How Retailers can leverage Facial Recognition

How Retailers can leverage Facial Recognition

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You may remember the movie “Minority Report” in which the irises of pedestrians are scanned in public spaces. In 2019, the technology is no longer a distant reality, and that includes the retail sector.

 

Cameras and software are increasingly being used in shops, shopping malls, supermarkets to analyze who is looking at what, for how long and how they feel from performing those actions. Advanced AI software is able to determine the viewer’s age and gender, but also his or her emotions, and if an image is distasteful or agreeable. Those frameworks are becoming even more precise; and retailers around the globe are further developing and implementing innovative solutions based on such.

 

Way More Insights For Retailers

Software such as NEC’s Neoface or Eyesee lets retailers determine your gender, race and approximate age, where and how long you looked at different displays and if you were smiling or glowering at the time.

 

In certain instances, they will recognize your exact identity. Such information can potentially be cross-referenced with other data sets about you, for example: how often you shopped at that specific store location, when you last visited, what you purchased at that time… and even items you stole in real-time.

 

Those technologies have the potential to provide brick-and-mortar retail stores with “the same data accuracy and ad targeting as any modern website,” representatives of the DX3 technology, digital marketing and retail conference told the Canadian Broadcasting Corporation (CBC) in 2016.

 

A pertinent application example would be California-based eatery CaliBurger which has been linking facial recognition to its loyalty program (with their customers’ consent). The software, installed in ordering kiosks, recognizes registered members as they draw near, activates their loyalty accounts and, based on previous purchases, can display their favourite meals.

 

 

The results of this analysis can be a collection of various emotional responses retailers and brands could access to help them make decisions about crucial elements that may influence the buying decision, such as:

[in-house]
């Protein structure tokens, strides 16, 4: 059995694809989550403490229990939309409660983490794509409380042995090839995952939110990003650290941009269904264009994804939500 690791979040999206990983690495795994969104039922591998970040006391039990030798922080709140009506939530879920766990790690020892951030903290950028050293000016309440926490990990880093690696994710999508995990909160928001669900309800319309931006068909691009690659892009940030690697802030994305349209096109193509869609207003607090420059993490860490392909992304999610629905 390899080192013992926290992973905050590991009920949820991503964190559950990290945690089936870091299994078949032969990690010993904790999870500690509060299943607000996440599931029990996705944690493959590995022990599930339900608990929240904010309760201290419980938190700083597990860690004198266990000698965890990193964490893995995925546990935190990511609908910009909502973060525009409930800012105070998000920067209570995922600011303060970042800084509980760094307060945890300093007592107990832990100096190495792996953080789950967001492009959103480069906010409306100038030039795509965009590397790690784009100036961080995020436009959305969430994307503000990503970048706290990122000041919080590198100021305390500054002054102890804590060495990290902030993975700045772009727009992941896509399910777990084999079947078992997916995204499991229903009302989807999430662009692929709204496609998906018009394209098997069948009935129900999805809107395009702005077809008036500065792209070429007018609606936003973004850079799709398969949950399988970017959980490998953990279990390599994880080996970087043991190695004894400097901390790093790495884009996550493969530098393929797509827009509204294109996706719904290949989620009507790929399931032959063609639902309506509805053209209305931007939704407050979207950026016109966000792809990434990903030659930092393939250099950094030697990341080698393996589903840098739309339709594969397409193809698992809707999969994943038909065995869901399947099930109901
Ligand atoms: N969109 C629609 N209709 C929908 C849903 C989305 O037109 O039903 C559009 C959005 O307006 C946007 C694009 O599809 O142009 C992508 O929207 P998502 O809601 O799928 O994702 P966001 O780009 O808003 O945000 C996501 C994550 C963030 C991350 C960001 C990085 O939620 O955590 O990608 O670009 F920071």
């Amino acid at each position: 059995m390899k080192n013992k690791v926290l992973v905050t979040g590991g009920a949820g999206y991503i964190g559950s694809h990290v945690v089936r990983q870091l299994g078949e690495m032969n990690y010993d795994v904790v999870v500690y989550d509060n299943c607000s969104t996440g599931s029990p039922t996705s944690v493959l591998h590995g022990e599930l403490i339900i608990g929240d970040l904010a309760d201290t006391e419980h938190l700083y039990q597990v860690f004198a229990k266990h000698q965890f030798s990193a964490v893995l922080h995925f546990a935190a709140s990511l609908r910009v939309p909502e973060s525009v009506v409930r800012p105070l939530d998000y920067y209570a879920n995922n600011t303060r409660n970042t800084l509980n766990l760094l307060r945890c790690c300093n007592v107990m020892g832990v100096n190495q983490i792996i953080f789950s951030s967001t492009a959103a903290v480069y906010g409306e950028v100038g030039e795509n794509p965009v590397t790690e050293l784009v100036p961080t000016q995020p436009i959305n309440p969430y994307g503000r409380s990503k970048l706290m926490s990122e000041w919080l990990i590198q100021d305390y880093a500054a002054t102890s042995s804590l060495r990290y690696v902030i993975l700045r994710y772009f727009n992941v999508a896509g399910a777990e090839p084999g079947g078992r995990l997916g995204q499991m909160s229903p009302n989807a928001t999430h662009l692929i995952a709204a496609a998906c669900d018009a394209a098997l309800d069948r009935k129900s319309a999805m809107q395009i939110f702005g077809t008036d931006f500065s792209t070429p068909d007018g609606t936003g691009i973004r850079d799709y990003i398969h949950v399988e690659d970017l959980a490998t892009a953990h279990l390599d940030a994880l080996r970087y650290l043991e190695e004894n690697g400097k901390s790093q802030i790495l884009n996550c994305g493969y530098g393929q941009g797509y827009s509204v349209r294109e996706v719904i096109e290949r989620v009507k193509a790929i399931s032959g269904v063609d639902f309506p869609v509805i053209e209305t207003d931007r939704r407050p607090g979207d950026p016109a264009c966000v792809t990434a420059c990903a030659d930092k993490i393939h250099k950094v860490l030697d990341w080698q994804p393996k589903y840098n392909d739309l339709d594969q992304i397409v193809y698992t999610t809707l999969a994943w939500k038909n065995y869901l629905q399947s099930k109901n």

• Product pricing, packaging and branding: if emotional responses are negative, it could be time to drop prices. If shoppers examine packages and seem confused, it might be time for a packaging do-over.
  • Inventory availability and replenishment: if customers appear pleased about specific flavors, perhaps stock more of these, and stock fewer flavors they decry.
  • Shelf placement, store and aisle layouts: if emotional responses suggest irritation, then reconfigure product displays or move merchandise to a different aisle.

 

Interestingly, recent Forbes research shows that 70% of millennials in the United States and 62% in the United Kingdom claim they would appreciate a brand or retailer using artificial intelligence to show more interesting products.

 

Privacy and Ethical Concerns

Yet, not everyone is enthusiastic about such developments. “This is way more intrusive than video… this is really, really intimate information that may seem harmless on the surface. But who knows in particular contexts what it could be used for.” told Randy Lippert, an associate professor of criminology at the University of Windsor to the CBC.

 

Some experts believe facial and emotional recognition technologies could include manipulative marketing or even discrimination by age, gender or race. Shoppers wouldn’t necessarily know how the information is stored or shared among third parties. Canada’s privacy commissioner indicates that “facial image data is particularly sensitive because it is unique and can be linked to many other individual level data.”

 

Based on a 2018 survey by personalization provider RichRelevance, 58% of UK residents think emotion recognition technologies are “creepy”. Henrik Nambord, VP Sales, EMEA at the firm believes it could be partly due to a lack of understanding about artificial intelligence. “… it is clear that UK consumers still do not fully understand AI. As such, not only do retailers need to be transparent about how they use AI, but also emphasize its benefits – primarily its ability to make the customer shopping experience more memorable than ever before” Nambord told PCR.

 

That being said, it’s paramount that retailers and their technology partners ensure privacy compliance and enforce strict ethical guidelines when developing and implementing such systems.

 

For most retail stores, their survival is based on the ability to find data and then make meaning out of it; and facial and emotional recognition technologies hold a lot of promise to attain these goals.

 

By Phil Siarri

 

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